The Supreme Court announced they will once again take on a case that seeks to defund public sector labor unions in what is expected to be a crippling blow to organized labor, The Washington Post reports.
The Supreme Court took on a similar case, Friedrichs v. California Teachers Association, earlier this year where the justices split 4-4, upholding a lower court ruling rejecting the attempt to defund public sector unions.
On Thursday, the Supreme Court announced they will hear Janus v. AFSCME, a similar case. With Trump’s pick, Neil Gorsuch, now on the bench, there is no doubt the vote will go down party lines again and will be a major loss for organized labor.
Janus seeks to cripple unions by arguing that “agency fees” or “fair share fees” are unconstitutional.
Because unions are mandated by law to bargain on behalf of all workers, even those that have opted out, unions often require non-members to pay agency fees to avoid collapsing as a result of far less money coming in from dues.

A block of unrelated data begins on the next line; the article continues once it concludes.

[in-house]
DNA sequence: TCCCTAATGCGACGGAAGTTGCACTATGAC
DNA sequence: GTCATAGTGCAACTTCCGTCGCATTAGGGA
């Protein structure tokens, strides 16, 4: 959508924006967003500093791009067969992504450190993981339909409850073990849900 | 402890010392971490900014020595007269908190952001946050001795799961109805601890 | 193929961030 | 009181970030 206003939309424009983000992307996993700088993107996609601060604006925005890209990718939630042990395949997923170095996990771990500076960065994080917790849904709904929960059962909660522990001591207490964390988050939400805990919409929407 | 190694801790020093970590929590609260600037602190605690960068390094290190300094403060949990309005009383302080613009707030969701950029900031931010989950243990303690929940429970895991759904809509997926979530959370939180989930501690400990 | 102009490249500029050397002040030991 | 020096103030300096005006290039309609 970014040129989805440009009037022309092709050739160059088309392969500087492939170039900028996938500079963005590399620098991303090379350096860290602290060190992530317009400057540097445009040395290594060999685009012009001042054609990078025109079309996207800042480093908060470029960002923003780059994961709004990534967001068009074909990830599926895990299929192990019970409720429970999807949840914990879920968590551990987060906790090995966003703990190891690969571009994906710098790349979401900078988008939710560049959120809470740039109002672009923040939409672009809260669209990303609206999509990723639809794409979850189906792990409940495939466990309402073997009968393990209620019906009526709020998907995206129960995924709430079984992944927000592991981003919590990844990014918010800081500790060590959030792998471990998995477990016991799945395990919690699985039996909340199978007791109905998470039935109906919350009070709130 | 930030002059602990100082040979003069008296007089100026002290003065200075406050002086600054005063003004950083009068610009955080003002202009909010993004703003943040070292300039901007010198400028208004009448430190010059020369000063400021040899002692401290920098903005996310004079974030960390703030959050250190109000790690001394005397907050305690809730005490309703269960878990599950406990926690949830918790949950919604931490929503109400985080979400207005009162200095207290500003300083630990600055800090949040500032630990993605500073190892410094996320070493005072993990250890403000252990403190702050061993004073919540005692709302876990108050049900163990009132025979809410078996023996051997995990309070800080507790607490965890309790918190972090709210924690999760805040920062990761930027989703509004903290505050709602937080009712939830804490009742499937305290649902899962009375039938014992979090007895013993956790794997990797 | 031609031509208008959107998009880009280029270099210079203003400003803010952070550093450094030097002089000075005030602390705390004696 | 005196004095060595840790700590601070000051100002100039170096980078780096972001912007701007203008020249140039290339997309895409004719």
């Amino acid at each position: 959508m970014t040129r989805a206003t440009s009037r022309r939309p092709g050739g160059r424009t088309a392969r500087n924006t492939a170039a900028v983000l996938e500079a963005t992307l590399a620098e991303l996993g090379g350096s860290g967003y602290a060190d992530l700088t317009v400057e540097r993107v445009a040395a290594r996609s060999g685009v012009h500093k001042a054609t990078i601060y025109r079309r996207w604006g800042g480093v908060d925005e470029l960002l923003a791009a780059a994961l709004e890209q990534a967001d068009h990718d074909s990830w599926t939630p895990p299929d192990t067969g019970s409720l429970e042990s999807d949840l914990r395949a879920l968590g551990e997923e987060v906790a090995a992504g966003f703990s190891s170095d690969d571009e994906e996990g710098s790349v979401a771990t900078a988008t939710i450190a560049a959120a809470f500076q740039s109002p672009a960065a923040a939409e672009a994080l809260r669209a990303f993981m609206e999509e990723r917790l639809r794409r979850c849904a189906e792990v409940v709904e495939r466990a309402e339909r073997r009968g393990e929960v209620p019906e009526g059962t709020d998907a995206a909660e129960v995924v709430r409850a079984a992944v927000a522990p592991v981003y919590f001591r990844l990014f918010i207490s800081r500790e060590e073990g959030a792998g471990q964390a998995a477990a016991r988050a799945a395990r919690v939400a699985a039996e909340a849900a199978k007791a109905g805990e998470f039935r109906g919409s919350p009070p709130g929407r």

Without agency fees, unions risk collapsing and workers risk losing their collective bargaining power.
The plaintiff in Janus argues that these fees are unconstitutional in contracts involving public sector unions because it violates public employees rights to free speech.
Many conservative-led states have “right to work” laws which already ban agency fees. About 20 states allow them.
“We are now one step closer to freeing over 5 million public sector teachers, police officers, firefighters, and other employees from the injustice of being forced to subsidize a union as a condition of working for their own government,” Mark Mix, the president of the corporate-funded National Right to Work Legal Defense Foundation said in a statement.
But Lee Saunders, the president of the American Federation of State, County, and Municipal Employees, called out the group for using public employees as pawns in a case bankrolled by billionaire CEOs.
“The Janus case is a blatantly political and well-funded plot to use the highest court in the land to further rig the economic rules against everyday working people,” Saunders told the Washington Post.
“The billionaire CEOs and corporate interests behind this case, and the politicians who do their bidding, have teamed up to deliver yet another attack on working people by striking at the freedom to come together in strong unions.”
The Friedrichs v. CTA effort looked like it would push the conservative war against organized labor over the finish line until the death of Justice Antonin Scalia caused a 4-4 split.
With Gorsuch on the court, there’s no doubt the conservatives will win this time.
It may be a harbinger of things to come as the Supreme Court will also review key partisan issues like gerrymandering, same-sex couple rights, and immigrant rights this year.